Analysis: Sixty years of Naqba — Tanvir Ahmad Khan
Daily Times, May 9, 2008
The British mandate on Palestine expired on May 14, 1948. On the same day, the Jewish Peoples’ Council proclaimed the establishment of the state of Israel. The milestones listed in the proclamation included the First Zionist Congress that asserted the right of the Jewish people to national birth in their own country, the Balfour Declaration of November 2, 1917 and the UN General Assembly resolution of November 29, 1947 calling for the adoption and implementation of the Plan for Partition.
Reflecting the long Jewish struggle against any curbs on Jewish influx into the holy land, the proclamation unambiguously stated that the new state “will be open for Jewish immigration and for the ‘Ingathering’ of the Exiles.”
The British mandate authorities had harshly suppressed a Palestinian revolt in 1930s that left them greatly debilitated. The same decade witnessed an extraordinary empowerment of the Jewish terrorist gangs such as Irgun and Stern.
The partition resolution rekindled violence between the Arabs and the Jewish armed groups. The surviving leaders of the Palestinian revolt of 1936-39 tried to fight off the planned ethnic cleansing by Hagana, the army of the emerging Israeli state, to give Israel a decisive Jewish majority.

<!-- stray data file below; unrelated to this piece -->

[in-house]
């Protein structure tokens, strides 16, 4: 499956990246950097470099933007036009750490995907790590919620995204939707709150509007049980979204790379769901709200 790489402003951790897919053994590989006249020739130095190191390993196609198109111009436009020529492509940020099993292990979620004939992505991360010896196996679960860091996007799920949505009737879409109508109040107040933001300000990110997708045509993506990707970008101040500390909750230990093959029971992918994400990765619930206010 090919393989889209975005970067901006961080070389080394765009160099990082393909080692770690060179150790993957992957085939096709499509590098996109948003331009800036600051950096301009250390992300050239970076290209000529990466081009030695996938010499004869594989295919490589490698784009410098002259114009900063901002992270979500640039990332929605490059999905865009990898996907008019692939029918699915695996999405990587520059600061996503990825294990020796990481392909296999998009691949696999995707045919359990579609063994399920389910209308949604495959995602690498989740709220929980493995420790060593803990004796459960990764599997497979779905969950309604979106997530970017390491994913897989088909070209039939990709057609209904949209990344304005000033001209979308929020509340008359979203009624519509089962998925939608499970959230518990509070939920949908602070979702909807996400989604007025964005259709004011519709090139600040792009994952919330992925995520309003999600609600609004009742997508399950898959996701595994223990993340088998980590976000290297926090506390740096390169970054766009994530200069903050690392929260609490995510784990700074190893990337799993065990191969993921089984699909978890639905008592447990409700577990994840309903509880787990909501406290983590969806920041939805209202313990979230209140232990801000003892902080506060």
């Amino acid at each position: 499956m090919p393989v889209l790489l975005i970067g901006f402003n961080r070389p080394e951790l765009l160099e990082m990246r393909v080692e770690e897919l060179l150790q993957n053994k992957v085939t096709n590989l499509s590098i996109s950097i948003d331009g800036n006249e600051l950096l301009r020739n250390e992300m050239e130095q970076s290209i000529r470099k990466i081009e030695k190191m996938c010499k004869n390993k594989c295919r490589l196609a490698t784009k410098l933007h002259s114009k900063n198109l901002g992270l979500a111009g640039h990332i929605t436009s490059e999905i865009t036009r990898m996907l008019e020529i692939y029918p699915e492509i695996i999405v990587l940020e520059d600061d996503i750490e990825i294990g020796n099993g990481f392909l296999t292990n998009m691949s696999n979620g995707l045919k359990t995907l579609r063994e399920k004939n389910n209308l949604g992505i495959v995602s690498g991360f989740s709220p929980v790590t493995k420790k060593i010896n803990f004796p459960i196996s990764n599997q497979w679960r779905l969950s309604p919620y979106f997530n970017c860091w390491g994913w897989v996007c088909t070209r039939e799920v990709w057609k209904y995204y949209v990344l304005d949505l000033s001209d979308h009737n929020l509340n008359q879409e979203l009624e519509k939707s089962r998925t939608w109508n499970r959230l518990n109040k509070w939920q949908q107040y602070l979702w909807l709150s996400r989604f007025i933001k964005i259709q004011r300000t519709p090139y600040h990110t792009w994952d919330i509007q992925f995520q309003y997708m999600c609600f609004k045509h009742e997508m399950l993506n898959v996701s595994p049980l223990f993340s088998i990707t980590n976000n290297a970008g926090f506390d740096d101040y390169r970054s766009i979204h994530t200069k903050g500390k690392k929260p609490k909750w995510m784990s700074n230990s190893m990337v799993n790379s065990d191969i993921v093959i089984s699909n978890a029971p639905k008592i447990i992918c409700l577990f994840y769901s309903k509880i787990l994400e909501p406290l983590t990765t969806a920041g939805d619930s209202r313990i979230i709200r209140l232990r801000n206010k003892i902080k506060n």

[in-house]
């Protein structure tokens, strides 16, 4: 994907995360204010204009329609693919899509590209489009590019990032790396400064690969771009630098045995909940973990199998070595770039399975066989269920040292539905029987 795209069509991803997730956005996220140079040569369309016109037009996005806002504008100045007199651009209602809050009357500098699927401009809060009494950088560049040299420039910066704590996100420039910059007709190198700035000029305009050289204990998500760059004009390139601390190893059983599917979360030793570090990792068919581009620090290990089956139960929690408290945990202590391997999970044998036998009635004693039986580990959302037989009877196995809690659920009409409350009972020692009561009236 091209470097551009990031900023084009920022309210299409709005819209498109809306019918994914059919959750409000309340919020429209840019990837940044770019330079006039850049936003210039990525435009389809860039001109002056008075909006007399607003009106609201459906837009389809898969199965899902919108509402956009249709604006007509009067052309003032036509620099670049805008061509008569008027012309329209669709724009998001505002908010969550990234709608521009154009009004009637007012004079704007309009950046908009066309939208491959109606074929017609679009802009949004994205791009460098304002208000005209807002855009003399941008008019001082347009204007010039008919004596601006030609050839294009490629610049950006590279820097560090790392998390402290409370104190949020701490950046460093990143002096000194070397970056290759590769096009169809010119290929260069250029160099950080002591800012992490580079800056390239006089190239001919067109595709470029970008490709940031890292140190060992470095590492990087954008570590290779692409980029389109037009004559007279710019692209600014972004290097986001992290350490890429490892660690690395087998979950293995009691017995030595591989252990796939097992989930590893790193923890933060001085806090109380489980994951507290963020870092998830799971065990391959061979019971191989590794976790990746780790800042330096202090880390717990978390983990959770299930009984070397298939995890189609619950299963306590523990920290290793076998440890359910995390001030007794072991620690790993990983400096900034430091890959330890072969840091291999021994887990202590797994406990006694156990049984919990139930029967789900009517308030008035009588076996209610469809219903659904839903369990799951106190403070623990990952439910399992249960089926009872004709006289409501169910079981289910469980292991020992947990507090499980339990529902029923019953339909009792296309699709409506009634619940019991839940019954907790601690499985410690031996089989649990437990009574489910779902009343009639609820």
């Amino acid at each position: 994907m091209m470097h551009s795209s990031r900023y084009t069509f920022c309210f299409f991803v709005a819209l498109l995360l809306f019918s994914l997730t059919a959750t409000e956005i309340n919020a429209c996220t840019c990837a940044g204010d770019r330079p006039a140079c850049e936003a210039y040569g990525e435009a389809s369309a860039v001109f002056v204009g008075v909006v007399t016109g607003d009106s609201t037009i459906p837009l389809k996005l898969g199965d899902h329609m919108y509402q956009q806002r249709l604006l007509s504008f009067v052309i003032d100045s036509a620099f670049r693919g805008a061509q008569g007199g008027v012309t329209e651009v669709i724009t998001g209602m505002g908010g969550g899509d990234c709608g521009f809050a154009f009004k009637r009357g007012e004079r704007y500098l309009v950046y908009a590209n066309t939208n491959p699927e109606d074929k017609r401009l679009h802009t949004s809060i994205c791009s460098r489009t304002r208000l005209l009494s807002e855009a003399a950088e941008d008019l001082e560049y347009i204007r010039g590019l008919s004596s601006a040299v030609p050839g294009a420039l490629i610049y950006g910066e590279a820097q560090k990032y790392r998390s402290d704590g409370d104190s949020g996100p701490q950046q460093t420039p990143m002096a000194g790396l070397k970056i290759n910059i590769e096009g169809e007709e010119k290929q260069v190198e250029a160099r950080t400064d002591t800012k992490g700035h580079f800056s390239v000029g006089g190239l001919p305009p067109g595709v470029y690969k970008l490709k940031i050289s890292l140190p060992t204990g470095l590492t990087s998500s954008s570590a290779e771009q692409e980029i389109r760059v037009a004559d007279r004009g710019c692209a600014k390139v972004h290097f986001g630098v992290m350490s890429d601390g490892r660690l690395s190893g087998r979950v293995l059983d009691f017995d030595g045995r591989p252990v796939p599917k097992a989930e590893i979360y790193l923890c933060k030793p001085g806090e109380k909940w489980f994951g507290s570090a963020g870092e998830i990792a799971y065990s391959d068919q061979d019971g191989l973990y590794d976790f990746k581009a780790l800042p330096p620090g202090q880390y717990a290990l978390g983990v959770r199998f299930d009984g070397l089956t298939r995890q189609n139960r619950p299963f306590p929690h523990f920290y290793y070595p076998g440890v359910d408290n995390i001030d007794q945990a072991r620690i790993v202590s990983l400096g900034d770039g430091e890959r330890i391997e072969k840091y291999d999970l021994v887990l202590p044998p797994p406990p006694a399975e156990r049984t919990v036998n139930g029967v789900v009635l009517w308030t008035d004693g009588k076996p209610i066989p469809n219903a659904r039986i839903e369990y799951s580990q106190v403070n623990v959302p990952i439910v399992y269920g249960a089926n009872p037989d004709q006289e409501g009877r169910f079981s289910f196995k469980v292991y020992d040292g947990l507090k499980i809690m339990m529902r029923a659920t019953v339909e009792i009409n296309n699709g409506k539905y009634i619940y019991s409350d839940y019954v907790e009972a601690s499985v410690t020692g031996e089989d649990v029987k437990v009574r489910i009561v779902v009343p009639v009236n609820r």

In April-May 1948 the Jewish armies overwhelmed the Arabs — Palestinian irregulars and the Jayish al-Inqadh al-Arabi composed of poorly equipped volunteers from other Arab lands — leading to the expulsion of up to 350,000 Palestinians.
The process was indelibly inscribed in the memory of Palestinians by the infamous massacre in Deir Yasin on April 9, 1948. Abd al-Qadir al-Husayni, the legendary hero of the earlier revolt and the son of Musa Kazim al-Husayni, a towering figure of Palestinian nationalism, was martyred the same day in the battle for the village of al-Qastal.
This was the Al-Naqba, the great catastrophe, with which the Jewish army attained two major objectives: massive dispossession of Arabs and concentration of Jewish forces in areas ideally suited for taking on the Arab armies of Egypt, Iraq, Syria and Trans-Jordan that intervened in a haphazard manner upon the birth of the new state on May 15, 1948.
The only worthwhile Arab fighting force was Jordan’s Arab legion which was under orders to defend the Arab part of the partitioned land but not invade the UN designated territory of Israel. In the recriminations that have haunted the Arab people, Jordan was accused of being interested only in annexing the Arab part of Palestine into the Hashemite kingdom rather than build it as a separate sovereign state. Just before Abdul Qadir al-Husayni laid down his life in the battle for al-Qastal, he had made an unsuccessful visit to Damascus to secure sufficient arms from the Arab League.
The political and military incoherence in the war of 1948 was in many ways a continuation of the disunity and divided counsels of the revolt of 1936-39 which had claimed 5000 Palestinian lives.
The Arab uprising is well documented but each time I go back to its detailed accounts I end up thinking that what the Palestinians lacked above all was a figure like Mohammad Ali Jinnah who could lead them through the Mandate’s legal and constitutional labyrinth.